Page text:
When first beginning to co-parent, it’s often difficult to figure out how much information to share with the other parent. People often want to explain their reasons for doing something, in an attempt to soften a request for an exchange of time or to try to get their way on an issue. Sometimes, however, including too much information can lead to more difficulties and more stress than simply stating the facts.
For example, when wanting to ask for an exchange of weekends, it would probably be a mistake to “plead your case” by telling the other parent, “I know you are probably not going to want to do this, but my girlfriend’s family is having a barbeque and I would really like the kids to go, even though it’s on your Sunday afternoon. I know you don’t like her but she’s a part of my life now and you are just going to have to get used to that now that we are not married.” Putting all that in an email or a text to your ex is likely to make the other parent feel angry and defensive. An alternative that simply states the facts and is emotion-neutral could be, “I would like to take the kids to a barbeque next Sunday. It’s from 1-4 p.m. with my girlfriend’s family and their extended relatives who are in from out of town. I’m happy to exchange another day with you so that you don’t lose any time with the kids.” This proposal gives the facts and offers a solution, without creating unnecessary drama.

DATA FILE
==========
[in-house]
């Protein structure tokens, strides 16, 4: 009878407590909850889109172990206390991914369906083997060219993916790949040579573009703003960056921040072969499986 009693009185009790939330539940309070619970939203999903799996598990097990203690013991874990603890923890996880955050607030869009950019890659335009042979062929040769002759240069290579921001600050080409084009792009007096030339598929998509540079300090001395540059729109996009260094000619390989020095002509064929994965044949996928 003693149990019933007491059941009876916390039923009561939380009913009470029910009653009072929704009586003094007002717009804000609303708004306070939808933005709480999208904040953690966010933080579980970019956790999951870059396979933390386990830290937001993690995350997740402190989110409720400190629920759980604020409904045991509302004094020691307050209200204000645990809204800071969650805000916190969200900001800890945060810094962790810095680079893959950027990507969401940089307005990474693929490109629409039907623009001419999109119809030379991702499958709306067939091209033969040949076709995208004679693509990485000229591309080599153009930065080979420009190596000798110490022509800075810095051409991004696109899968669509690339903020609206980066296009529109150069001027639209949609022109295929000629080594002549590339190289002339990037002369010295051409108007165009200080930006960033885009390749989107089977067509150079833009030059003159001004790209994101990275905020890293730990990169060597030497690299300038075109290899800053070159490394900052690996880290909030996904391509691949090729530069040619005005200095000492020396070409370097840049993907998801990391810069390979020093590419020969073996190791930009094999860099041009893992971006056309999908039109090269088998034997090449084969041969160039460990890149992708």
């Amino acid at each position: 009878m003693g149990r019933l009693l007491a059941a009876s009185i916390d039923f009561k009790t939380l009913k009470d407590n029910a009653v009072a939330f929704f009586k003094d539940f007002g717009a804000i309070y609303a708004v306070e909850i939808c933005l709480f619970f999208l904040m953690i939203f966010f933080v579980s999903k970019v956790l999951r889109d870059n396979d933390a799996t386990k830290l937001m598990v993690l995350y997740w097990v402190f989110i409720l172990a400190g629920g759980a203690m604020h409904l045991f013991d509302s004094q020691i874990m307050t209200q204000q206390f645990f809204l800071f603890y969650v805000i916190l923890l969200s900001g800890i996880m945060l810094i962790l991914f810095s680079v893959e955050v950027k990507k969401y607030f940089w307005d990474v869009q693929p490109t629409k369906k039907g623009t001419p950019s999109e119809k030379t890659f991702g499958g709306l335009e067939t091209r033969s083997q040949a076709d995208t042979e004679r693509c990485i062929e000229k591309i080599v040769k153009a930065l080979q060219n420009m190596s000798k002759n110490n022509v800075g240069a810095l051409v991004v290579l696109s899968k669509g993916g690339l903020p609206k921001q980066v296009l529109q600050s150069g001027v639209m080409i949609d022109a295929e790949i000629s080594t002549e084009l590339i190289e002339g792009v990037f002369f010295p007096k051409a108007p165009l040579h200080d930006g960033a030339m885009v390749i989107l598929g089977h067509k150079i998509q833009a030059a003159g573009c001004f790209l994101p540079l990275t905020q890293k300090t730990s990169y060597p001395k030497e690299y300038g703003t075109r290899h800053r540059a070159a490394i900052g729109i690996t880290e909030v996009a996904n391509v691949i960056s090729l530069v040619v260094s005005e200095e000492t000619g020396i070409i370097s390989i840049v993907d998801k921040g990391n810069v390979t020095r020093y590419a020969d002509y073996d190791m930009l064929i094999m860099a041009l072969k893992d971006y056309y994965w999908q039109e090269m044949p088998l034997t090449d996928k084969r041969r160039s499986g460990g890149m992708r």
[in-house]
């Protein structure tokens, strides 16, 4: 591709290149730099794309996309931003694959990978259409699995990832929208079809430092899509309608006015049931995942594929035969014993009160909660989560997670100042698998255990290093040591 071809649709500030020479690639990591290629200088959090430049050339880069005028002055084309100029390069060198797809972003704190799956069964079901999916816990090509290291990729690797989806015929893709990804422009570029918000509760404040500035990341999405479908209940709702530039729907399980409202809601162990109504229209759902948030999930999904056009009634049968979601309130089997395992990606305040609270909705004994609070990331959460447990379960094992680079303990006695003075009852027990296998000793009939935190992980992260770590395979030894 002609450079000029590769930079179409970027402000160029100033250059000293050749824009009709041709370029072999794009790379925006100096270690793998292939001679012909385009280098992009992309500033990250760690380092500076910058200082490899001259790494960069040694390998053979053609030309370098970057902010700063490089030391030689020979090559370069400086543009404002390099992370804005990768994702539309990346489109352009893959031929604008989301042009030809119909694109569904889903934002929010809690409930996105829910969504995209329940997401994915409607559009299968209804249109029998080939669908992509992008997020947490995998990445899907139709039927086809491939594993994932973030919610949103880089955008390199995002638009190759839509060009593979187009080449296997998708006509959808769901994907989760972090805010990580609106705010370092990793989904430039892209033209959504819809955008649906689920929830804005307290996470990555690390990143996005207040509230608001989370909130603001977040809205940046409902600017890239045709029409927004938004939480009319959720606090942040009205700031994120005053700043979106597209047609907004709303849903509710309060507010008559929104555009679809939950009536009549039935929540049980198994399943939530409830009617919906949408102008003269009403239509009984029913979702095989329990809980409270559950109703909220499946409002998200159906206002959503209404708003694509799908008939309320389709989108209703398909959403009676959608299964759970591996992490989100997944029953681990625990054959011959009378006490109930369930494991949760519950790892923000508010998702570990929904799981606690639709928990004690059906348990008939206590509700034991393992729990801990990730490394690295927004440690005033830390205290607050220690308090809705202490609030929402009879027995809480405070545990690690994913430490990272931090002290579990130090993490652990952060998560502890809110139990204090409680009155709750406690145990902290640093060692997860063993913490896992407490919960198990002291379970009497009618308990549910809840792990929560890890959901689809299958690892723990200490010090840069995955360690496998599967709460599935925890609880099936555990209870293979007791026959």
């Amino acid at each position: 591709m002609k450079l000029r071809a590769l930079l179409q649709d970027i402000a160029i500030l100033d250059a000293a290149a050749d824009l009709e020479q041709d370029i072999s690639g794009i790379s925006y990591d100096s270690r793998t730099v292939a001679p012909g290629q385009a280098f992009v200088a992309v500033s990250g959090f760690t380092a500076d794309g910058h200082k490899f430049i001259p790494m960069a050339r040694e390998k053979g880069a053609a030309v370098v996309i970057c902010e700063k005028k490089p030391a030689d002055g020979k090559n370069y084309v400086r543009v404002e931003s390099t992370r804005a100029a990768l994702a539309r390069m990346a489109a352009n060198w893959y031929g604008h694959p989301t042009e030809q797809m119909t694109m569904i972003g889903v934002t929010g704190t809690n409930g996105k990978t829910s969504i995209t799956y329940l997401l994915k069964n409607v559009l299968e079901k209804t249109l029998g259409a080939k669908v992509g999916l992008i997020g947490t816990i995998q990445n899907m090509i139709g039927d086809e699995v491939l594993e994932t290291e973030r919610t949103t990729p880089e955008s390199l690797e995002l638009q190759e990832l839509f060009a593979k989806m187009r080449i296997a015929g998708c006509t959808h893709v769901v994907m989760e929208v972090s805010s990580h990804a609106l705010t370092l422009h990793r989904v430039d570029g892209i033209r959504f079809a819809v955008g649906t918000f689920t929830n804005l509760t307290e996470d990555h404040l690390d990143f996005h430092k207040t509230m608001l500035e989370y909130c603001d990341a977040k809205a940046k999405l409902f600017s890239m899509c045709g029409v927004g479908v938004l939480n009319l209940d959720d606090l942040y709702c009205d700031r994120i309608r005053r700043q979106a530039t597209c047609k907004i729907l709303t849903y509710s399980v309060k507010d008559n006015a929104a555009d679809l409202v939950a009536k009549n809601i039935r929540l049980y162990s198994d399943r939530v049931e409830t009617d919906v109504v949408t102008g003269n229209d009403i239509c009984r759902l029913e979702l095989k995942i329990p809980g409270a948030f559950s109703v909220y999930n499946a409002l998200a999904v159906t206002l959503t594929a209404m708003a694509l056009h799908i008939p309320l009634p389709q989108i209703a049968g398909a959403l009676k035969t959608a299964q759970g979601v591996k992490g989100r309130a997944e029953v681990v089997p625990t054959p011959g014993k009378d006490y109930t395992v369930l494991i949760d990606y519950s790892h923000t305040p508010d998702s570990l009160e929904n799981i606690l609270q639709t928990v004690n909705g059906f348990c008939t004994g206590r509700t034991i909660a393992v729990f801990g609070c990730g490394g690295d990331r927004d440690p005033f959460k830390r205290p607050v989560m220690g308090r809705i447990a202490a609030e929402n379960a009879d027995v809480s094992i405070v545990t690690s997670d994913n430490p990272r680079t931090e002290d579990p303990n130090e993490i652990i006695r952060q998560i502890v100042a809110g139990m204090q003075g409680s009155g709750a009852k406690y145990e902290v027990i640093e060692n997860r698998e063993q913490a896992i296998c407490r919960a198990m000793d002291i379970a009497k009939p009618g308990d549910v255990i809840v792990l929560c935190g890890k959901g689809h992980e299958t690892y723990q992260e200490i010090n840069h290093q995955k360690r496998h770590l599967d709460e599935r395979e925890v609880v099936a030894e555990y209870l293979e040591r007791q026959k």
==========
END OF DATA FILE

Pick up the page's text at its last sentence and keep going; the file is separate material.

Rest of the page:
It’s important that your communication with your ex be cordial and respectful, both because you want to provide your children with two supportive homes, and because anything you put in writing now may come back to see you in a subsequent court appearance if one or both of you go back to court.